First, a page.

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On This Day: Saigon Falls to Vietcong, Ending Vietnam War

Written By Shannon Firth
Last updated: February 12, 2023

On the morning of April 30, 1975, South Vietnam’s President Duong Van Minh surrendered to the Vietcong, ending decades of violence between the North and South.

The Fall of Saigon

In a radio address that day, President Minh told the public he would meet with leaders of the Provisional Revolutionary Government to begin an “orderly transfer of power,” and to “avoid unnecessary shedding of the blood of Vietnamese.”

President Minh had been sworn in only two days prior to his announcement. His earlier attempts at a ceasefire agreement were refused. His predecessor, Nguyen Van Thieu, resigned the week before, having failed to protect the country’s northern provinces.

Two hours after Minh’s statement was made, North Vietnam’s flag was raised over the presidential palace. The New York Times reported, “Vietcong soldiers soon walked along the main streets shaking hands with Saigon residents.” Meanwhile, soldiers of South Vietnam’s army marched to prearranged locations to relinquish their weapons.

Only hours before the announcement, the last American soldiers and civilians were evacuated from the U.S. Embassy. Outside the building’s gates, hundreds of South Vietnamese pleaded for a spot in one of the helicopters.

The masses included wealthy Vietnamese who promised hundreds of thousands of dollars, and workers who had served the American government for years. One mother implored soldiers to take her child who was half-American, afraid the Vietcong would kill him.

In spite of rocket fire, others tried to escape through the ocean port of Vung Tau, or via small boats that passed through the Mekong before heading to sea, hopeful that a larger ship would take them.

Video: Eyewitness to Saigon’s Evacuation

On April 29, 1975, journalist Michael Nicholson recalled the struggle to get over the U.S. Embassy gates and into the compound, past the human wall of Vietnamese families. Nicholson credits an unidentified marine for his escape.

“He hauled us up, kicking and punching Vietnamese who were clambering over our bodies. Ashamed and exhausted, we took our turn … and waited for the helicopters to come down for us.”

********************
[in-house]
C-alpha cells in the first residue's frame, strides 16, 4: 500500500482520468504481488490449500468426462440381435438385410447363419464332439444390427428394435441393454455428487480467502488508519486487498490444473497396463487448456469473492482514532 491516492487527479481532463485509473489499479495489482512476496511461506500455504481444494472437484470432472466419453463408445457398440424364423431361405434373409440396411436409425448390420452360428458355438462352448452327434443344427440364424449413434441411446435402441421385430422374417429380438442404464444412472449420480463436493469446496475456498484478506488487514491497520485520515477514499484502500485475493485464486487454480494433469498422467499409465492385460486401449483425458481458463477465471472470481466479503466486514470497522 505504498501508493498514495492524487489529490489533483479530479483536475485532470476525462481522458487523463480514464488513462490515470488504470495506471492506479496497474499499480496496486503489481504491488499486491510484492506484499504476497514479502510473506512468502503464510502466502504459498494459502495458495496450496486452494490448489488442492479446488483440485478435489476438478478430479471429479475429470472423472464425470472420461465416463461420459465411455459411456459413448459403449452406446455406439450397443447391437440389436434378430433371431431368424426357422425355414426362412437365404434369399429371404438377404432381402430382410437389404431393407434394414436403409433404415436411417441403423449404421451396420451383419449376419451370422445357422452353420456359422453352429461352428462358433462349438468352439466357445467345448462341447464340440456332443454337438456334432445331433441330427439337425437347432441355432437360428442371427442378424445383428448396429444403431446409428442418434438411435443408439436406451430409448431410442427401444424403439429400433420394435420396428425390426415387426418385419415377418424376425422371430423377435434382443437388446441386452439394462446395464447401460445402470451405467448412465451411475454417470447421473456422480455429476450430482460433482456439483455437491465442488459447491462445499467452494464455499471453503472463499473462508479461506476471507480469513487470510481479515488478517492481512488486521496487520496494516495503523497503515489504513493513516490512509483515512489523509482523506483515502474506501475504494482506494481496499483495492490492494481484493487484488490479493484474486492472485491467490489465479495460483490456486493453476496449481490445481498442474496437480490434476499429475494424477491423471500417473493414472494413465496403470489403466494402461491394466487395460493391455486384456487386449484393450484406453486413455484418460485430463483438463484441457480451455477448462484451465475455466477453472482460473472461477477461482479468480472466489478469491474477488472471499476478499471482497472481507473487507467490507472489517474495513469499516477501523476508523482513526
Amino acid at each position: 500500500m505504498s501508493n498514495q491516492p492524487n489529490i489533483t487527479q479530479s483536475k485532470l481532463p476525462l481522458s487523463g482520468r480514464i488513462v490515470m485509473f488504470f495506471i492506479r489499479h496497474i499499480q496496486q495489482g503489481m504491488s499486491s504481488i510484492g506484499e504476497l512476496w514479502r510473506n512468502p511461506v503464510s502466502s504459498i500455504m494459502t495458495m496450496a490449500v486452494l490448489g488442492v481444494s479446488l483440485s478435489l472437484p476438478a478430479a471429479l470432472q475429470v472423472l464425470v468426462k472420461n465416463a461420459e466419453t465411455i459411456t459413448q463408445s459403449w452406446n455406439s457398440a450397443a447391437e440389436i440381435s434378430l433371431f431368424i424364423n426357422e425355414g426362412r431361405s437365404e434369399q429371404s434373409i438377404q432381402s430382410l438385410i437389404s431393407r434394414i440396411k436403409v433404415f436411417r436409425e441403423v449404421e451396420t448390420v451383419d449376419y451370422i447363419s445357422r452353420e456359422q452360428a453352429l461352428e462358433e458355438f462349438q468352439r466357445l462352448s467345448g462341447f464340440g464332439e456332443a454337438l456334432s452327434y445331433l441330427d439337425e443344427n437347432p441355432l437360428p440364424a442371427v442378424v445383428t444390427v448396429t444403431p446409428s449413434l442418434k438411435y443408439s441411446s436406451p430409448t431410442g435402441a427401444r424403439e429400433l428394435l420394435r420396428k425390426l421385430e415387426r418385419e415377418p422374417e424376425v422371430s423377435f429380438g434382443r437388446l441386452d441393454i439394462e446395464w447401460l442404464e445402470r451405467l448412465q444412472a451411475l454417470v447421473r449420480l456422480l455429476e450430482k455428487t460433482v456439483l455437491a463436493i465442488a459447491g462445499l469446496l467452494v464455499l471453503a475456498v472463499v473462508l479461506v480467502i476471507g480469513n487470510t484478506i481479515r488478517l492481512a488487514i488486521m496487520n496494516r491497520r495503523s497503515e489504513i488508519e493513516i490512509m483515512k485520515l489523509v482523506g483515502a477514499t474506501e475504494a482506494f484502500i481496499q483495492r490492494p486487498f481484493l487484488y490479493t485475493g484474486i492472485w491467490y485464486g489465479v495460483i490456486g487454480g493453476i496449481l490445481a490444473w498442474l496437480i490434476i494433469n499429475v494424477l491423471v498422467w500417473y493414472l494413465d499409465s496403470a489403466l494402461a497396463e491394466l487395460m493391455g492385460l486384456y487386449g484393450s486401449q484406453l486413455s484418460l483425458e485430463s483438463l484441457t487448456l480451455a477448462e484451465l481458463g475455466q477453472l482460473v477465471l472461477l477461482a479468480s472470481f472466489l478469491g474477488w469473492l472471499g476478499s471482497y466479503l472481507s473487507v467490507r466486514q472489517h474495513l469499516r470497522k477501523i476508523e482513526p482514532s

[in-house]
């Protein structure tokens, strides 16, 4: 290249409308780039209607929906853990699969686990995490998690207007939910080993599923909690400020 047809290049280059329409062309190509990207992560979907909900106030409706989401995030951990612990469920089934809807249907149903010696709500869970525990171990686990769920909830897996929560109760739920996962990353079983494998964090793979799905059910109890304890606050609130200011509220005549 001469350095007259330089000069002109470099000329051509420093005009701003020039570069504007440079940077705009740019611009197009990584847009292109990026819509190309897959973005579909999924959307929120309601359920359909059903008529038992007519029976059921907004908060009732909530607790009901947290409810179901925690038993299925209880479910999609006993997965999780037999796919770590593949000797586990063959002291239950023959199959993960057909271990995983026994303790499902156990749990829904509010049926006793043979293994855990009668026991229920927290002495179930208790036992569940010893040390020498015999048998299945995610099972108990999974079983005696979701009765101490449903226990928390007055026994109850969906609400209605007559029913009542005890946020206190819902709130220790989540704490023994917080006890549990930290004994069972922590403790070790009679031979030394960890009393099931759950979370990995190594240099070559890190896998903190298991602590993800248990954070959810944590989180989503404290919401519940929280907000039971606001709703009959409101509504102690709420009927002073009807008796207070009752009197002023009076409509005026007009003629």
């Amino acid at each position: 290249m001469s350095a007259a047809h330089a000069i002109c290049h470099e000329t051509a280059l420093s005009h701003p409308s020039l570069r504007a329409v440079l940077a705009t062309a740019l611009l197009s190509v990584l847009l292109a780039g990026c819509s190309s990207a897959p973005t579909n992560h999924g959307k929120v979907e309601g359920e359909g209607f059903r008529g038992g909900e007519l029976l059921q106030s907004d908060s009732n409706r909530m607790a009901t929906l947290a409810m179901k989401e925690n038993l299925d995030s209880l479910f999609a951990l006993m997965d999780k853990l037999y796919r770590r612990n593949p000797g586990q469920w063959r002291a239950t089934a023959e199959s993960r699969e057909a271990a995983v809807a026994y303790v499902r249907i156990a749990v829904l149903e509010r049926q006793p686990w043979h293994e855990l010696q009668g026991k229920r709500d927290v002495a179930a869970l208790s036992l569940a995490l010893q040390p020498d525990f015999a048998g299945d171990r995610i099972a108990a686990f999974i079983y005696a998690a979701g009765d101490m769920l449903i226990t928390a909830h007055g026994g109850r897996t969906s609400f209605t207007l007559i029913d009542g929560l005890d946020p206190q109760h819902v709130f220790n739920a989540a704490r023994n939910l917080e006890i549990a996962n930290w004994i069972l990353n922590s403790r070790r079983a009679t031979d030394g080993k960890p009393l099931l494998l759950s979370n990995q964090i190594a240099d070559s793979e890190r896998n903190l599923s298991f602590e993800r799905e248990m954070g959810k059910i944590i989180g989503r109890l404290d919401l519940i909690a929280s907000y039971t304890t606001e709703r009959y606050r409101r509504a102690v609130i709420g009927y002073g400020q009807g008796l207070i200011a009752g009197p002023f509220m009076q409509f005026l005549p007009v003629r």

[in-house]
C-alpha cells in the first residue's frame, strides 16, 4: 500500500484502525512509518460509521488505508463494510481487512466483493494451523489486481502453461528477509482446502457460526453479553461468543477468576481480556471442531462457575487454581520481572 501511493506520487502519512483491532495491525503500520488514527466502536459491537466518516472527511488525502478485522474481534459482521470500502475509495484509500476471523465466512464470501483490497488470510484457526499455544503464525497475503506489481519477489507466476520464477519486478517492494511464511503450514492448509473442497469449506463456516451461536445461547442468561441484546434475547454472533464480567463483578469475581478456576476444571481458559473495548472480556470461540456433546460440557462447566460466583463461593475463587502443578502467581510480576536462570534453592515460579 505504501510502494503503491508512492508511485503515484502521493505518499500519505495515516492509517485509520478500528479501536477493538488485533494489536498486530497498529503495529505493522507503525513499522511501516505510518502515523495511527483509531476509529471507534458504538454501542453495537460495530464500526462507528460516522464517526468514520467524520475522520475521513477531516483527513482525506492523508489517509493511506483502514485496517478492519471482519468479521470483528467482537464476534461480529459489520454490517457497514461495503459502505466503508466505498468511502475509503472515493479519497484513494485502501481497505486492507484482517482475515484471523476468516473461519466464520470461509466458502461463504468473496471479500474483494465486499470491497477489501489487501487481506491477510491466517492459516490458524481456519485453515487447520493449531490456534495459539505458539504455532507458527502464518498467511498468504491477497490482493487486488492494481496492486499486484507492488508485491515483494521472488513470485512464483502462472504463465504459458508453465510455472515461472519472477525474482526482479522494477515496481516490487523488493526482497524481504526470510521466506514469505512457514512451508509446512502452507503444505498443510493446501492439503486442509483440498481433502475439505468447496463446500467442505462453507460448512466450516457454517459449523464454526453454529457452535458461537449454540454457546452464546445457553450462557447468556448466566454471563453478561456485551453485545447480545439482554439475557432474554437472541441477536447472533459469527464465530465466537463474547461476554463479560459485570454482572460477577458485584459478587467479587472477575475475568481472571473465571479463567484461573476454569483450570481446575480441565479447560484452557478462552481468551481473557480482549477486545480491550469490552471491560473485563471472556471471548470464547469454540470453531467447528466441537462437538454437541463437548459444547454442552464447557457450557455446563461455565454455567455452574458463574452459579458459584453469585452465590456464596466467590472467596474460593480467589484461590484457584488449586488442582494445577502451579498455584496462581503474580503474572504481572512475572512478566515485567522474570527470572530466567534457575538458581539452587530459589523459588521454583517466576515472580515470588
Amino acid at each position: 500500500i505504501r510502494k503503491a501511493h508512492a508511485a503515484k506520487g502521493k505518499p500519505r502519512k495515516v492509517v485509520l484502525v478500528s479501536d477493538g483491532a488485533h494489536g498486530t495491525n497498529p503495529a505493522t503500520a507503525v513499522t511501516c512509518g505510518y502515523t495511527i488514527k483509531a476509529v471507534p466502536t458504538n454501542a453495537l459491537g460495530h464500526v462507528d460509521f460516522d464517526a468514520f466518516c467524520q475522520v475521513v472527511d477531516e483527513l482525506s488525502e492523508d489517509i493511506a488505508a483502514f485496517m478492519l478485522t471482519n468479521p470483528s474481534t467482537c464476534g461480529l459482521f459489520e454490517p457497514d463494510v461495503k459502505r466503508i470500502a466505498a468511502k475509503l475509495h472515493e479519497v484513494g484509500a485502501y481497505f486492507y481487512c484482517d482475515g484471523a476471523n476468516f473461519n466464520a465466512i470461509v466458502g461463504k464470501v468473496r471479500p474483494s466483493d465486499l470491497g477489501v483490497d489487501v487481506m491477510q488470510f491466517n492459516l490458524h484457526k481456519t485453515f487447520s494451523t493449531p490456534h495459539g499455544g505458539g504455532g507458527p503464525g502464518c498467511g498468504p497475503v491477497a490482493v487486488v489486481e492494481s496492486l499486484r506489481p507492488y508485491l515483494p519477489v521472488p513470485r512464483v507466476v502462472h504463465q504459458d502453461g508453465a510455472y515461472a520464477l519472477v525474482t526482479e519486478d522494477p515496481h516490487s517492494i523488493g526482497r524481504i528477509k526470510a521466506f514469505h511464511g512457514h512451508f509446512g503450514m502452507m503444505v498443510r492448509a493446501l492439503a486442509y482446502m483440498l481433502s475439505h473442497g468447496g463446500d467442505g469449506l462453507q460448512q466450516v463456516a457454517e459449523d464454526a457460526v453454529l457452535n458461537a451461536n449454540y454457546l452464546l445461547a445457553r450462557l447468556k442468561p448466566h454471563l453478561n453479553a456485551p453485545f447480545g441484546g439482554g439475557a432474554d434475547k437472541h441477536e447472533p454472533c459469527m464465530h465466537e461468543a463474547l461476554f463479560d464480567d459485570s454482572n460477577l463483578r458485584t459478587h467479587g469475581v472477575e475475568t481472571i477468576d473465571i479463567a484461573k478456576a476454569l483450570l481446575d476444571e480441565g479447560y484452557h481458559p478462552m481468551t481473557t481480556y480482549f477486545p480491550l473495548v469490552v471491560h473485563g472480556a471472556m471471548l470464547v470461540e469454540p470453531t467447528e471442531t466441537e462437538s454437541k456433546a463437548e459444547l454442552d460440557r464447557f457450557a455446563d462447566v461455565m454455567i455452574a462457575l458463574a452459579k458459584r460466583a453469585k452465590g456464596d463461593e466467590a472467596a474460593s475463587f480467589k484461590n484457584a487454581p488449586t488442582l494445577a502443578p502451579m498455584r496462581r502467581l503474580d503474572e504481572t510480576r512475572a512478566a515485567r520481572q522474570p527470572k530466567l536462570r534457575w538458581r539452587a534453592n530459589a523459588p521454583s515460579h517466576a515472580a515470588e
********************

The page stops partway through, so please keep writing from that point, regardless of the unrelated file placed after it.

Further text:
LIFE magazine has many photos of the fall of Saigon as part of its Vietnam War collection. It also features never-before-published photos by photographer Larry Burrows during his time with the “Yankee Papa 13” helicopter in the spring of 1965.

Historical Context: Vietnam War

Related Events

The Vietnam War would claim over 50,000 American and millions of Vietnamese lives. The conflict was mainly fought between the American military and guerillas aided by North Vietnam. The war continued until 1975, when U.S. forces withdrew and South Vietnam fell to the communist North Vietnamese.

Related Topic: “Operation Babylift”

Sources in this Story

  • The New York Times: Minh Surrenders, Vietcong In Saigon
  • Encyclopedia Britannica: Nguyen Van Thieu
  • The Times of London: Picture: the fall of Saigon by photographer Hubert Van Es
  • PBS: Vietnam Online
  • HistoryNet (Vietnam Magazine): Operation Babylift: Evacuating Children Orphaned by the Vietnam War
  • Time: Children of the Dust

Just before Saigon fell, thousands of Vietnamese orphans and the children of American soldiers were evacuated in President Gerald Ford’s “Operation Babylift,” with “reluctant agreement” from the South Vietnamese government.

One plane, carrying 243 orphans, crashed just after take-off; “officials feared sabotage.” Kathy Manney writes in Vietnam Magazine, “The pilot managed to turn the plane around and crash-land two miles south of Tan Son Nhut, [airport] skidding 1,000 feet into a rice paddy.” Sadly, 130 people were killed, including 78 children.

Critics of the evacuation doubted that the president’s motives were more than political. The Vietcong called it “kidnaping” (sic) and The International Red Cross said it broke a Geneva Convention statute that war orphans be “educated within their own culture.”

Presidential Assistant Theodore C. Marrs countered that the mission wasn’t designed out of America’s need to scrub clean the nation’s guilt.

Marrs told Time magazine, “I’m fully convinced it is the basic decency of the American people. When they see a child in trouble, they want to help.”

In the end, Operation Babylift oversaw the evacuation and adoption of more than 2,000 babies and children to the United States, and 1,300 to Canada, Europe and Australia.

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